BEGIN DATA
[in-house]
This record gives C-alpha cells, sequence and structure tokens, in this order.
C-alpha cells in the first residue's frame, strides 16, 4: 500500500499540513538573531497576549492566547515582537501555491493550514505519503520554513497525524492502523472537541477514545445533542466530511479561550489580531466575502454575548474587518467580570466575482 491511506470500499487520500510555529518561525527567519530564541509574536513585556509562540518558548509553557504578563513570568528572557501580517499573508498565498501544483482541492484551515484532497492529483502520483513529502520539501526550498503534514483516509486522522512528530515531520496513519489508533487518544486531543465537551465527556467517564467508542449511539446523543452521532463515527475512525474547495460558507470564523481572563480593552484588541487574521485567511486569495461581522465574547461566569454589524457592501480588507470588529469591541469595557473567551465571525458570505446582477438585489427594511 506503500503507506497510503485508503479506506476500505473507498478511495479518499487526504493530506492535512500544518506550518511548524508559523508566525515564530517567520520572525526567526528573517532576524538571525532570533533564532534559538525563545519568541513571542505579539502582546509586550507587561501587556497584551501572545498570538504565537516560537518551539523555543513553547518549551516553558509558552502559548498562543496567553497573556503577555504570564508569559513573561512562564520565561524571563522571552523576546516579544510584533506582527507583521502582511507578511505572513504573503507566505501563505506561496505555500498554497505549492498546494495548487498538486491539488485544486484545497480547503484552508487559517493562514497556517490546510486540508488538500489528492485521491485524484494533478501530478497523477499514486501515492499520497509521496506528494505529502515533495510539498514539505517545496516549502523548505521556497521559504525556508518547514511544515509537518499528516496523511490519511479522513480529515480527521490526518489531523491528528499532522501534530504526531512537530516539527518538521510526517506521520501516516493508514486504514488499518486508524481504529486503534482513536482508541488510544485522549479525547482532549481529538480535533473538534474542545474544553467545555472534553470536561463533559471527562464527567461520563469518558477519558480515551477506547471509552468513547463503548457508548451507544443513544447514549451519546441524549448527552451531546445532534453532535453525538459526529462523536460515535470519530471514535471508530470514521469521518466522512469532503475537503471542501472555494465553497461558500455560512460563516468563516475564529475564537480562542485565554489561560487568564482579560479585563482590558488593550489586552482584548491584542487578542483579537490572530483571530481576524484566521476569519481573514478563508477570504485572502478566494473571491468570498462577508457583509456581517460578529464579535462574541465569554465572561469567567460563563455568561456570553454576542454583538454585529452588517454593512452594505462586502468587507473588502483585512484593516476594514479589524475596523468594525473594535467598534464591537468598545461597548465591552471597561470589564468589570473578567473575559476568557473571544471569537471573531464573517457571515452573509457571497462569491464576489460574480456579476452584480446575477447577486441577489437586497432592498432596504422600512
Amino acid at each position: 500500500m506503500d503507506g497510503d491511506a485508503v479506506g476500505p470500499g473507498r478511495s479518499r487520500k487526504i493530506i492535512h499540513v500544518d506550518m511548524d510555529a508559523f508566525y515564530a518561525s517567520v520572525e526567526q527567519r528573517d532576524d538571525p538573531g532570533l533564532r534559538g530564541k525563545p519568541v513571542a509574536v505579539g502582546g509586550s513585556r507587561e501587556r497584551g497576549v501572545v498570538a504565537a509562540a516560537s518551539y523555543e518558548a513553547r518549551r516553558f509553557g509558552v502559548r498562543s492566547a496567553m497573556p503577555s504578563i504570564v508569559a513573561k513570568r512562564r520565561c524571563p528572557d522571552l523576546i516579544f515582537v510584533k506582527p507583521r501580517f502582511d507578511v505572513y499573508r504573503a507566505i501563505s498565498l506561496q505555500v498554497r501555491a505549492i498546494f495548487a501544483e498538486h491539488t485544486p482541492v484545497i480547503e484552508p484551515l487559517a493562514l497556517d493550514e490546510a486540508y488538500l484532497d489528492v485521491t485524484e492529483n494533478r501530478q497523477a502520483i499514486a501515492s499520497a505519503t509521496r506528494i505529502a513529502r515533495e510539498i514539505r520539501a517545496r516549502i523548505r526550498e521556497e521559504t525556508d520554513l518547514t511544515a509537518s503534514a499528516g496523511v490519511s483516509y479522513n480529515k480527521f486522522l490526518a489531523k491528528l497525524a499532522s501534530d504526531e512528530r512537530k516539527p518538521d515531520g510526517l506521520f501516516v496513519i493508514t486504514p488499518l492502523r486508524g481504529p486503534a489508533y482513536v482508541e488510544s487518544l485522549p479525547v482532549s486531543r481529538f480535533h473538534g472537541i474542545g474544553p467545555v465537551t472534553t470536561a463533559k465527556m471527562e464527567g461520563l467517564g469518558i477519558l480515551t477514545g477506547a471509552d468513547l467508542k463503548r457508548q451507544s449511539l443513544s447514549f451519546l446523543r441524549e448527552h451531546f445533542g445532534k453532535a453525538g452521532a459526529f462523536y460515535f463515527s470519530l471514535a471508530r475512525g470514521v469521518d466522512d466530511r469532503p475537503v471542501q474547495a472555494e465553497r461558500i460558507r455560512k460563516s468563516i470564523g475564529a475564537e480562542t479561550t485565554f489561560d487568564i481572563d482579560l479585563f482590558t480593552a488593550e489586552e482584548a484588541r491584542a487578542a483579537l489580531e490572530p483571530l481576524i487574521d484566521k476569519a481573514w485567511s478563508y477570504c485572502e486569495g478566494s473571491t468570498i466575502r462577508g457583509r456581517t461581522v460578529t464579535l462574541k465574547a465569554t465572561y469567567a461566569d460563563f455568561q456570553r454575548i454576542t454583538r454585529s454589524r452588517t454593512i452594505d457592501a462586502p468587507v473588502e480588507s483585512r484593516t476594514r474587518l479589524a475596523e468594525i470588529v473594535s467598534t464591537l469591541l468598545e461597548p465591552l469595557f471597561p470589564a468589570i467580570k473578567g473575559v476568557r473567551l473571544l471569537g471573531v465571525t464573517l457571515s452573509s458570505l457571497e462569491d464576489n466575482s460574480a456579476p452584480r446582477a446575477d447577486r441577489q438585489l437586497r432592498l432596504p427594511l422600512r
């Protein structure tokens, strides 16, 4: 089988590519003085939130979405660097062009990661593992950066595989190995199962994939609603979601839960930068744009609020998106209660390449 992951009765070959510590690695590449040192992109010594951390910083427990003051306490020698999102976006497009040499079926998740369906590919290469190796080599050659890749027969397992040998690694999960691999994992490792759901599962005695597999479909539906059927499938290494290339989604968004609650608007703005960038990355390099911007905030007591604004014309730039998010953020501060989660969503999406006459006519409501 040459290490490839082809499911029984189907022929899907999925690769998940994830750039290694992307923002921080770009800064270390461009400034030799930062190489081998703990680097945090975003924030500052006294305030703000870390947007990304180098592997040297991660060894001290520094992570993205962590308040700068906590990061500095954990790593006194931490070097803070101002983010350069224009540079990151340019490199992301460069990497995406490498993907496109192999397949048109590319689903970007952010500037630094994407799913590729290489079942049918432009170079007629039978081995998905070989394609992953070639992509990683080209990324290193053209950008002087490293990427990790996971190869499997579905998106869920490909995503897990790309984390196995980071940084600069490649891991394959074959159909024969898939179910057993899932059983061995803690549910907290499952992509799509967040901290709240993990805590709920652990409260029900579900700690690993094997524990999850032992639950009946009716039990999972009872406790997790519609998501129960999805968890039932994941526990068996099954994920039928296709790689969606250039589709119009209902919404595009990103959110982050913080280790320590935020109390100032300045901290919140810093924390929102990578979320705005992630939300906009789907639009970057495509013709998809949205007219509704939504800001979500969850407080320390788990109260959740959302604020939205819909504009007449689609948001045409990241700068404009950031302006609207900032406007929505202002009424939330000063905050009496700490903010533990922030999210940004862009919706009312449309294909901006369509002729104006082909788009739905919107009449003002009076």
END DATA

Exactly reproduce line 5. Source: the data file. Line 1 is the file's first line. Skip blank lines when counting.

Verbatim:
């Protein structure tokens, strides 16, 4: 089988590519003085939130979405660097062009990661593992950066595989190995199962994939609603979601839960930068744009609020998106209660390449 992951009765070959510590690695590449040192992109010594951390910083427990003051306490020698999102976006497009040499079926998740369906590919290469190796080599050659890749027969397992040998690694999960691999994992490792759901599962005695597999479909539906059927499938290494290339989604968004609650608007703005960038990355390099911007905030007591604004014309730039998010953020501060989660969503999406006459006519409501 040459290490490839082809499911029984189907022929899907999925690769998940994830750039290694992307923002921080770009800064270390461009400034030799930062190489081998703990680097945090975003924030500052006294305030703000870390947007990304180098592997040297991660060894001290520094992570993205962590308040700068906590990061500095954990790593006194931490070097803070101002983010350069224009540079990151340019490199992301460069990497995406490498993907496109192999397949048109590319689903970007952010500037630094994407799913590729290489079942049918432009170079007629039978081995998905070989394609992953070639992509990683080209990324290193053209950008002087490293990427990790996971190869499997579905998106869920490909995503897990790309984390196995980071940084600069490649891991394959074959159909024969898939179910057993899932059983061995803690549910907290499952992509799509967040901290709240993990805590709920652990409260029900579900700690690993094997524990999850032992639950009946009716039990999972009872406790997790519609998501129960999805968890039932994941526990068996099954994920039928296709790689969606250039589709119009209902919404595009990103959110982050913080280790320590935020109390100032300045901290919140810093924390929102990578979320705005992630939300906009789907639009970057495509013709998809949205007219509704939504800001979500969850407080320390788990109260959740959302604020939205819909504009007449689609948001045409990241700068404009950031302006609207900032406007929505202002009424939330000063905050009496700490903010533990922030999210940004862009919706009312449309294909901006369509002729104006082909788009739905919107009449003002009076």